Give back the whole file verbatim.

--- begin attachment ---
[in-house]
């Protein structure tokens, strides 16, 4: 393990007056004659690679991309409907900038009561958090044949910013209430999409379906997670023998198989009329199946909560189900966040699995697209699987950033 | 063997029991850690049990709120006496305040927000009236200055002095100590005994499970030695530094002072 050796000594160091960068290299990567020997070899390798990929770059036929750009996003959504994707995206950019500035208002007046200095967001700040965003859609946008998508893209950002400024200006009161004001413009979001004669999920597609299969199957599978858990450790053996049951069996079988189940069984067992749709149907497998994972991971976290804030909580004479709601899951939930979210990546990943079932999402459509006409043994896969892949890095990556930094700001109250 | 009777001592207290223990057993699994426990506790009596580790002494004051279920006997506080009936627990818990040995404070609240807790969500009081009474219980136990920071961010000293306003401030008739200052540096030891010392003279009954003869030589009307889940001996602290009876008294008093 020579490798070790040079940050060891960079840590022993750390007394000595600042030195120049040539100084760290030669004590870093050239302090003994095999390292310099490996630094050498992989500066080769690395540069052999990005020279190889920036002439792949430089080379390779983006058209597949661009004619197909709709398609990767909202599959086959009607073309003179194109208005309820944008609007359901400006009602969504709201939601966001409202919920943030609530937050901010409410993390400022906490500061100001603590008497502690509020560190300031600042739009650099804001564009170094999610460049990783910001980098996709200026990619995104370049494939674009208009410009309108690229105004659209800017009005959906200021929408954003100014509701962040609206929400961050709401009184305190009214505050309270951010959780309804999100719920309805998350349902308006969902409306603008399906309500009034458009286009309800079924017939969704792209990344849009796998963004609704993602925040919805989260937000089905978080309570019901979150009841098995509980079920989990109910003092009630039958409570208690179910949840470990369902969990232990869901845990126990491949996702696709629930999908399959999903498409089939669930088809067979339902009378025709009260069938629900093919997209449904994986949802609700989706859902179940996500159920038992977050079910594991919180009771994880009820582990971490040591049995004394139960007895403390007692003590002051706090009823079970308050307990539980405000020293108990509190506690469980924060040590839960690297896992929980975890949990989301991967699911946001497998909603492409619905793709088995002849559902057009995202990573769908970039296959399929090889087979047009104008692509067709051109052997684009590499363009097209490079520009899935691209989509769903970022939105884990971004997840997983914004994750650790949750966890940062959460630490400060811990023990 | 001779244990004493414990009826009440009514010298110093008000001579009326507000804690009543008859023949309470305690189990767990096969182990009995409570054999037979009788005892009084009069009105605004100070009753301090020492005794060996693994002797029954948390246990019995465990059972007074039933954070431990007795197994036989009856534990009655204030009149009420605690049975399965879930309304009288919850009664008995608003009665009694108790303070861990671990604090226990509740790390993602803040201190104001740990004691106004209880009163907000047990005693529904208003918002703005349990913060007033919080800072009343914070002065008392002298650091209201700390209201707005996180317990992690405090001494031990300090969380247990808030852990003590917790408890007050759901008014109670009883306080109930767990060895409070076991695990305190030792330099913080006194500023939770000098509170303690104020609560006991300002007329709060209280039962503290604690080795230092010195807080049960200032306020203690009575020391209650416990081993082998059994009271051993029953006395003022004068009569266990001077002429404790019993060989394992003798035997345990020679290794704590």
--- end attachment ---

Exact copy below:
[in-house]
């Protein structure tokens, strides 16, 4: 393990007056004659690679991309409907900038009561958090044949910013209430999409379906997670023998198989009329199946909560189900966040699995697209699987950033 | 063997029991850690049990709120006496305040927000009236200055002095100590005994499970030695530094002072 050796000594160091960068290299990567020997070899390798990929770059036929750009996003959504994707995206950019500035208002007046200095967001700040965003859609946008998508893209950002400024200006009161004001413009979001004669999920597609299969199957599978858990450790053996049951069996079988189940069984067992749709149907497998994972991971976290804030909580004479709601899951939930979210990546990943079932999402459509006409043994896969892949890095990556930094700001109250 | 009777001592207290223990057993699994426990506790009596580790002494004051279920006997506080009936627990818990040995404070609240807790969500009081009474219980136990920071961010000293306003401030008739200052540096030891010392003279009954003869030589009307889940001996602290009876008294008093 020579490798070790040079940050060891960079840590022993750390007394000595600042030195120049040539100084760290030669004590870093050239302090003994095999390292310099490996630094050498992989500066080769690395540069052999990005020279190889920036002439792949430089080379390779983006058209597949661009004619197909709709398609990767909202599959086959009607073309003179194109208005309820944008609007359901400006009602969504709201939601966001409202919920943030609530937050901010409410993390400022906490500061100001603590008497502690509020560190300031600042739009650099804001564009170094999610460049990783910001980098996709200026990619995104370049494939674009208009410009309108690229105004659209800017009005959906200021929408954003100014509701962040609206929400961050709401009184305190009214505050309270951010959780309804999100719920309805998350349902308006969902409306603008399906309500009034458009286009309800079924017939969704792209990344849009796998963004609704993602925040919805989260937000089905978080309570019901979150009841098995509980079920989990109910003092009630039958409570208690179910949840470990369902969990232990869901845990126990491949996702696709629930999908399959999903498409089939669930088809067979339902009378025709009260069938629900093919997209449904994986949802609700989706859902179940996500159920038992977050079910594991919180009771994880009820582990971490040591049995004394139960007895403390007692003590002051706090009823079970308050307990539980405000020293108990509190506690469980924060040590839960690297896992929980975890949990989301991967699911946001497998909603492409619905793709088995002849559902057009995202990573769908970039296959399929090889087979047009104008692509067709051109052997684009590499363009097209490079520009899935691209989509769903970022939105884990971004997840997983914004994750650790949750966890940062959460630490400060811990023990 | 001779244990004493414990009826009440009514010298110093008000001579009326507000804690009543008859023949309470305690189990767990096969182990009995409570054999037979009788005892009084009069009105605004100070009753301090020492005794060996693994002797029954948390246990019995465990059972007074039933954070431990007795197994036989009856534990009655204030009149009420605690049975399965879930309304009288919850009664008995608003009665009694108790303070861990671990604090226990509740790390993602803040201190104001740990004691106004209880009163907000047990005693529904208003918002703005349990913060007033919080800072009343914070002065008392002298650091209201700390209201707005996180317990992690405090001494031990300090969380247990808030852990003590917790408890007050759901008014109670009883306080109930767990060895409070076991695990305190030792330099913080006194500023939770000098509170303690104020609560006991300002007329709060209280039962503290604690080795230092010195807080049960200032306020203690009575020391209650416990081993082998059994009271051993029953006395003022004068009569266990001077002429404790019993060989394992003798035997345990020679290794704590």